Senior Staff Writer
A wild scramble was underway for the 4th District Congressional seat even before beleaguered Rep. John Doolittle announced he would not run again.
On Tuesday, four Republicans and two Democrats will seek their party’s nomination to replace him. Doolittle, of Roseville, will end his ninth term under the cloud of the Jack Abramoff political lobbying scandal.
Democrat Charlie Brown’s surge in 2006 and his loss by just 9,000 votes pointed out the Republican congressman’s vulnerability in what has long been considered a strong Republican district. Although Doolittle has never been indicted or arrested for anything surrounding the Abramoff case, his home and his wife’s office were raided by the FBI, casting a long shadow over his ability to keep his post.
And some local Republicans have speculated that Brown’s strong showing – he carried Nevada County – reflects Republican dismay with Doolittle more than enthusiasm for a Democrat.
When Doolittle announced he would not run in January, Brown already was poised for another run, and a wide range of Republicans also showed interest. In the end, four filed for the GOP nomination, including Doug Ose, Tom McClintock, Ted Terbolizard and Suzanne Jones.
Democrat John Wolfgram filed late, challenging Brown for their party’s nomination. The nomination winners will square off in the November general election.
According to the Federal Elections Commission, here is how much the six candidates have raised in campaign contributions: Ose, $3.3 million; Brown, $1 million; McClintock, $1 million; Terbolizard, $42,000; Jones, $5,660; Wolfgram, zero.
At right are profiles of the six candidates and their stances on some major issues, taken from a recent League of Women Voters forum in Nevada City.
Republican Suzanne Jones, 53, is a lawyer from Citrus Heights.
She has been in the U.S. Civil Service in Saudi Arabia and Europe, working for the U.S. Army.
The candidate said she is “unhappy with the status quo” and upset at her party for deficit spending and for what she called turning to the left.
Working overseas proved to Jones the need for a strong national defense. She said America’s global presence is “not a police force. We’re there for our own interests.”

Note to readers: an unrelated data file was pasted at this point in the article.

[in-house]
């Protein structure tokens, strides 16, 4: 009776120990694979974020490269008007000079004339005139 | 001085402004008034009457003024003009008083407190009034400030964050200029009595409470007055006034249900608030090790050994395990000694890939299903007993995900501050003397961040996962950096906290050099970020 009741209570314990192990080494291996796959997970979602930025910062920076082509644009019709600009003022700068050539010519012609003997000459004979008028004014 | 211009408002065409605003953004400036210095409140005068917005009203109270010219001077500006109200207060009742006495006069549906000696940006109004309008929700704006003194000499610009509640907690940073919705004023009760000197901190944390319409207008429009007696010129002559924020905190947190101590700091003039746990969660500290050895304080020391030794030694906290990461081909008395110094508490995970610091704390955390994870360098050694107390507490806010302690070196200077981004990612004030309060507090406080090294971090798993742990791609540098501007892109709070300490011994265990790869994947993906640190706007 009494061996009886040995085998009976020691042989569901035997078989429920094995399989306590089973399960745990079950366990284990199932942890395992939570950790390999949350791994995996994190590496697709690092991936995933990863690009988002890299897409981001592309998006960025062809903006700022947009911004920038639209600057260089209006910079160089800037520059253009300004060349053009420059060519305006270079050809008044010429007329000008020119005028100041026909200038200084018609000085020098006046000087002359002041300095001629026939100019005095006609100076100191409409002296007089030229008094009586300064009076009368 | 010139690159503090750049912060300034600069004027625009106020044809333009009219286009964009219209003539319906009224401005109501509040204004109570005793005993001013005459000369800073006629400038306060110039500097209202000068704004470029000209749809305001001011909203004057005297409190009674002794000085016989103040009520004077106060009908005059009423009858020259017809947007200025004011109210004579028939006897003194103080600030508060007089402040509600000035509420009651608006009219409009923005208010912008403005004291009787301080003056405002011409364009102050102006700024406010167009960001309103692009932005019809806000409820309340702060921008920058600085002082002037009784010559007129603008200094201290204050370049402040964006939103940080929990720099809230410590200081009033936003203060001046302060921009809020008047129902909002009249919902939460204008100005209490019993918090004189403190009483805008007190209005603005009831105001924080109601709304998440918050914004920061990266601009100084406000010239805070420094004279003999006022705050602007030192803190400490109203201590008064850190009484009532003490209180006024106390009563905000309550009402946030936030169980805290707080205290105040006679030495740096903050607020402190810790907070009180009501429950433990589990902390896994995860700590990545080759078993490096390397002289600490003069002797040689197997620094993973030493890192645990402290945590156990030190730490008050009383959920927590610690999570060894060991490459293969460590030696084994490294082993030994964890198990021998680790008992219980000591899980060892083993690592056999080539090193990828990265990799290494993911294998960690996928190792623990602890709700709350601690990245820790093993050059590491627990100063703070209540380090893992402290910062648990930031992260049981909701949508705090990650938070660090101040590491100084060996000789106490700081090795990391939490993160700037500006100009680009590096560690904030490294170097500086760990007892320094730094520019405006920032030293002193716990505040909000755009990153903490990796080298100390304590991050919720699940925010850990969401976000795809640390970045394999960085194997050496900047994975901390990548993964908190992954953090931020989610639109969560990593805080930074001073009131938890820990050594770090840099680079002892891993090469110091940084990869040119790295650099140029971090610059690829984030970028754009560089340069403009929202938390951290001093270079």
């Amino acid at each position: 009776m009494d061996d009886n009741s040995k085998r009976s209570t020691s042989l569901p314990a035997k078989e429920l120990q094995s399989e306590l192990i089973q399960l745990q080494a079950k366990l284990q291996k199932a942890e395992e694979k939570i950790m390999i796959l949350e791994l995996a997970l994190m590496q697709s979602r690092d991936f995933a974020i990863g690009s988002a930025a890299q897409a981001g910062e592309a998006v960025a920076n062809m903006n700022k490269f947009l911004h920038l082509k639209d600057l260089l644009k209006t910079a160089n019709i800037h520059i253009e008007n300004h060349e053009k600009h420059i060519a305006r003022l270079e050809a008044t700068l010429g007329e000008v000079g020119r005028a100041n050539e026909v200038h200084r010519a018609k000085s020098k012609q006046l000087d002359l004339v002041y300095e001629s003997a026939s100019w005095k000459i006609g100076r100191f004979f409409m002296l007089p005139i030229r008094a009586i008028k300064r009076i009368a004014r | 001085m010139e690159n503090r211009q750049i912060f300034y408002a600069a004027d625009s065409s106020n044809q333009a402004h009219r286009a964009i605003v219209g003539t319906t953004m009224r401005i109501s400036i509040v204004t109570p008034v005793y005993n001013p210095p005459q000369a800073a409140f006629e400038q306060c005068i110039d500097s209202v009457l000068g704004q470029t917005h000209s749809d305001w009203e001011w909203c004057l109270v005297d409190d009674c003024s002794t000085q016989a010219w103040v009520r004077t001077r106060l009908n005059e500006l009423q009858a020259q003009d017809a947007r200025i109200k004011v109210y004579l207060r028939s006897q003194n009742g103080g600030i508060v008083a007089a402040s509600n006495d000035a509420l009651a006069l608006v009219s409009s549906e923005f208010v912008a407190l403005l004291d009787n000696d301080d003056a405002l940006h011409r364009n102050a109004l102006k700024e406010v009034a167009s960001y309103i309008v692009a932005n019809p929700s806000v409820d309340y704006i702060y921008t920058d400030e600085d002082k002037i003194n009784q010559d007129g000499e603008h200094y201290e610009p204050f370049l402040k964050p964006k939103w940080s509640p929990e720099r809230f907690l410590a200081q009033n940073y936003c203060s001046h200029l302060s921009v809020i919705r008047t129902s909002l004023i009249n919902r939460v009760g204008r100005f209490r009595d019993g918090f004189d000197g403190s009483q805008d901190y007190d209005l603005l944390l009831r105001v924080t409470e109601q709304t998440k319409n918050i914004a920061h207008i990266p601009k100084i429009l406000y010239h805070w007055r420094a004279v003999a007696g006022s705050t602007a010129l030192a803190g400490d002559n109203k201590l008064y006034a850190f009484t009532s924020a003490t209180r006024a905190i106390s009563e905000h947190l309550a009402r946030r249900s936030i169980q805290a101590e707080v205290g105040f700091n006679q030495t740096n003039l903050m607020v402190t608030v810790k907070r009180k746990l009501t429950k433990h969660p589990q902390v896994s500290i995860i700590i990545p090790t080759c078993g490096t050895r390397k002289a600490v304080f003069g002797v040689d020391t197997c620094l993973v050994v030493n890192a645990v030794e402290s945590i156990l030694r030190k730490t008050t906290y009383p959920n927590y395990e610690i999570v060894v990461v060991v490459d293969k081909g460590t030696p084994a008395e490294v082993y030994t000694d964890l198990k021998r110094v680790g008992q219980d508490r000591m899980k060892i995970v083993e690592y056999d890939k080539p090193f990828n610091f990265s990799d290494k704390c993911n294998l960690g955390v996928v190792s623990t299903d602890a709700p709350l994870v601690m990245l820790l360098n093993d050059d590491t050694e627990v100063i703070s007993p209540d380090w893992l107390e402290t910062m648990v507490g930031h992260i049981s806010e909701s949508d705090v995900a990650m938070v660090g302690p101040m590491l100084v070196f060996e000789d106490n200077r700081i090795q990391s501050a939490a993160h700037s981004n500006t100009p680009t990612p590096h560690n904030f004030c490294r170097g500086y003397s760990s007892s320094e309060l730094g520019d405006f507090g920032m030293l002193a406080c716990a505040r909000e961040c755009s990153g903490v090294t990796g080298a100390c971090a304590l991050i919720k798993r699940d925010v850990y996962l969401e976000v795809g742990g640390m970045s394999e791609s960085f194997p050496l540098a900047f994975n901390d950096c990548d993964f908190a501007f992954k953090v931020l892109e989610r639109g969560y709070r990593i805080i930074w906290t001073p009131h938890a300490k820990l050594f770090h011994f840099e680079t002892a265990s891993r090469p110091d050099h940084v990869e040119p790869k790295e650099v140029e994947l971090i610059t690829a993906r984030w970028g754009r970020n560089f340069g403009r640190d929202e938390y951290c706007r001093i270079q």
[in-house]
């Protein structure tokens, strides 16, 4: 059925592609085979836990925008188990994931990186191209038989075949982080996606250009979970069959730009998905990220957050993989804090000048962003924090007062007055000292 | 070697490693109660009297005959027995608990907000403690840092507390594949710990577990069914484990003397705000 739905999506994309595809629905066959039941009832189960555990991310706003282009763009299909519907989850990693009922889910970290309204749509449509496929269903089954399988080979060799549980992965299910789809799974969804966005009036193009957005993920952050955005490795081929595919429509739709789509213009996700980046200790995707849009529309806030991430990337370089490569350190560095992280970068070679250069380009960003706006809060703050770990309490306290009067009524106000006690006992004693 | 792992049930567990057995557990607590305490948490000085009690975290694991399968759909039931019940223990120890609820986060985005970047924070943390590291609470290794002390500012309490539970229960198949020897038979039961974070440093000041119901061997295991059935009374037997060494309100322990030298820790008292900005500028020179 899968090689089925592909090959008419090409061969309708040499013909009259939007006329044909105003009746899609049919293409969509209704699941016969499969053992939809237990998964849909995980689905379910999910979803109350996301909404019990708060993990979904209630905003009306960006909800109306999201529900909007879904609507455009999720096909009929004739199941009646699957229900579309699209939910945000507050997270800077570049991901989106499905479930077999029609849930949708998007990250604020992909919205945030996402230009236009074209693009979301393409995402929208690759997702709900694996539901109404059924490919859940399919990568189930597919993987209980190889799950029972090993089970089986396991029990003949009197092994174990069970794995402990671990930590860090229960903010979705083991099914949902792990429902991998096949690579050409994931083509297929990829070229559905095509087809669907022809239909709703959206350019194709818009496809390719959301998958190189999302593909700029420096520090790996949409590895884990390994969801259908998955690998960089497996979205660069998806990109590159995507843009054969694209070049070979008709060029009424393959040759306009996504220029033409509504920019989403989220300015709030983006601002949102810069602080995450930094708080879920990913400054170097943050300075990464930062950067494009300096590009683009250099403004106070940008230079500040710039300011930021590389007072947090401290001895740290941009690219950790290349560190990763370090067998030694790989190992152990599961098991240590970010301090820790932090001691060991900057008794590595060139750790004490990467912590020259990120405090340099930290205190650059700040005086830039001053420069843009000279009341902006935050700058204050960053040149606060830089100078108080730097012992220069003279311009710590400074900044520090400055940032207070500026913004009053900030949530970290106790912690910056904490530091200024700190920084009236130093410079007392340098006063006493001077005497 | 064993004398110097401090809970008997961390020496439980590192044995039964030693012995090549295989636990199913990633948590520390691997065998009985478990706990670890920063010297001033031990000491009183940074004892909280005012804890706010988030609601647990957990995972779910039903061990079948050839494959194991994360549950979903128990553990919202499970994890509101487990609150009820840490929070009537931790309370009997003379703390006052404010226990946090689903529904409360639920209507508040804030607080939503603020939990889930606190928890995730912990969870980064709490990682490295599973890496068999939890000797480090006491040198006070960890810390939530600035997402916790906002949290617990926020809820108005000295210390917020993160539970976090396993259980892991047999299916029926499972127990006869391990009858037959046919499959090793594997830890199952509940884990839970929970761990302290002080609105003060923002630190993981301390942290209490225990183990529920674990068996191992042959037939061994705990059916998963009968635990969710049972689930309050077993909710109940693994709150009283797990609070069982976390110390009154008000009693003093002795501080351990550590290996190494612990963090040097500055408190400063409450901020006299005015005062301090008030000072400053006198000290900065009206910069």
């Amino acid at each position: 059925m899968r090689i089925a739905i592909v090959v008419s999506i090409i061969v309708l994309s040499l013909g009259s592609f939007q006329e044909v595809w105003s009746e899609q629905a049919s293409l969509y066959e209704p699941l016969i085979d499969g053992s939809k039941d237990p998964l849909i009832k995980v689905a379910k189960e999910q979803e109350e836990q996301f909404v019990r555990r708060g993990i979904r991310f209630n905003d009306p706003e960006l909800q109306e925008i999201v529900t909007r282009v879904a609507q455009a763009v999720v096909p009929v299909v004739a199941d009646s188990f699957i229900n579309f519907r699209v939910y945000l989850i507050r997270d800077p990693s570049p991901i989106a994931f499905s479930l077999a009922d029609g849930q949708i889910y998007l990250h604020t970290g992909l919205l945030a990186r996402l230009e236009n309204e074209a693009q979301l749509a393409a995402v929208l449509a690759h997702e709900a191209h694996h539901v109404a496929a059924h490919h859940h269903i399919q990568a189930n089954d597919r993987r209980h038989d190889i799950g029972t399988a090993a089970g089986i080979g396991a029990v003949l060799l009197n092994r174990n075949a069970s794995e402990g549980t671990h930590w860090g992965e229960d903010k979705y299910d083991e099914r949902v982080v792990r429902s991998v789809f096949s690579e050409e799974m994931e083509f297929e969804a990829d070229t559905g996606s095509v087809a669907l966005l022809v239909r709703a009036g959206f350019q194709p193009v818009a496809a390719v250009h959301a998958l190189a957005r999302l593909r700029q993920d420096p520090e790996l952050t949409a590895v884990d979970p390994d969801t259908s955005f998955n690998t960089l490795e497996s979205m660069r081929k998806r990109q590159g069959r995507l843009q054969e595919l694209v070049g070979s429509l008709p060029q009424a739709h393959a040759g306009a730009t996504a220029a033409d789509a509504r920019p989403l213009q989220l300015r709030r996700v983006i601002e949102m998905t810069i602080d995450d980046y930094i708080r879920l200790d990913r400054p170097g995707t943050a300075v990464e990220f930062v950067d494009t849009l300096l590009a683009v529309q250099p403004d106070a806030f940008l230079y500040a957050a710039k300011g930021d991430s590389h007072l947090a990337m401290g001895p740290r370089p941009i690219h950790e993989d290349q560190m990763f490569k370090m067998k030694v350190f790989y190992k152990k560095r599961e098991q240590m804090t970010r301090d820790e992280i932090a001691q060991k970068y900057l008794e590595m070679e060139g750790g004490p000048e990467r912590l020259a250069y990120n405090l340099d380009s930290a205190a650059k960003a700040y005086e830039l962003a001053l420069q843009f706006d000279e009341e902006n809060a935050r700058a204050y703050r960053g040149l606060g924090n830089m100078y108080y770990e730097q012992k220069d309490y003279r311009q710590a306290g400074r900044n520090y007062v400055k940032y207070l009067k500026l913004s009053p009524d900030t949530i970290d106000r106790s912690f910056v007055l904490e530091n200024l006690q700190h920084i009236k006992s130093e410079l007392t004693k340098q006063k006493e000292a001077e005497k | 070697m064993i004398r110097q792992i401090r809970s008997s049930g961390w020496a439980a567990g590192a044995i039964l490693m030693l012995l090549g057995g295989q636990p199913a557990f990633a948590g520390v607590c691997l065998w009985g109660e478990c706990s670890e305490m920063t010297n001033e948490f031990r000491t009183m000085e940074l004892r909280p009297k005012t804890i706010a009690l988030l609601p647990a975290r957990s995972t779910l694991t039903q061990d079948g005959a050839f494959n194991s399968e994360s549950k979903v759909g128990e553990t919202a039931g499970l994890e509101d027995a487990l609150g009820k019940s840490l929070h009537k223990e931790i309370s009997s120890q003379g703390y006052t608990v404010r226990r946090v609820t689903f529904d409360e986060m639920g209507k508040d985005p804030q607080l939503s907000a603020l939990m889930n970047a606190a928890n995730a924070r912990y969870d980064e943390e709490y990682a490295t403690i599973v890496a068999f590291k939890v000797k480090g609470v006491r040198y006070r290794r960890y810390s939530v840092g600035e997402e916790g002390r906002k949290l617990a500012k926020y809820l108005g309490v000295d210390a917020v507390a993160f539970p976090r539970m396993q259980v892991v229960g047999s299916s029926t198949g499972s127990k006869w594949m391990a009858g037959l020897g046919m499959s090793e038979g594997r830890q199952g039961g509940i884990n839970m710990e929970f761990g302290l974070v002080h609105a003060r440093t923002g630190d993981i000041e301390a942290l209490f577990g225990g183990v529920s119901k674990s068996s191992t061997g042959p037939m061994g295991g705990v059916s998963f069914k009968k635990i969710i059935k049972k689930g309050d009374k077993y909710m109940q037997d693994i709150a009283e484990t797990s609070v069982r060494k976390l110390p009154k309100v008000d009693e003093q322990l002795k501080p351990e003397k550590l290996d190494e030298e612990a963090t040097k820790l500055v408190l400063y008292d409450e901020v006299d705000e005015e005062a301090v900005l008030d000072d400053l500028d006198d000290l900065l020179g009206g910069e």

The top fiscal priority of government is to use taxes wisely to balance the budget. The U.S. needs “a simpler tax code” to stimulate the economy, Jones said.
The “threat of terrorism” makes border security a high priority, Jones said.
To deal with the nation’s energy problems, Jones would vote to drill for oil in U.S. reserves and build more refineries to turn it into gasoline.
Republican Doug Ose, 52, is from Sacramento and has business and development interests. He is a former three-term U.S. congressman.
The candidate fears “our nation is adrift,” and needs new direction with strong defense and tax limits.
The nation’s security must be met by engaging our “wide interests around the globe,” Ose said. His travels to the Middle East and South America proved to him that national security is paramount, he said.
The former congressman said he has already helped the nation financially with tax cuts from his prior terms, and he thinks the nation’s top fiscal priority is “protection of the country from all challenges.”
More Border Patrol agents and a fence along the southern border with Mexico are needed to secure the country, Ose said.
To help turn the country’s energy problems around, Ose would try for a “portfolio of sources,” including coal, nuclear, wind and hydroelectric power.
Republican state Sen. Tom McClintock, 51, is from Southern California and has been in the state Legislature for 19 years. He has worked in the past for taxpayers groups.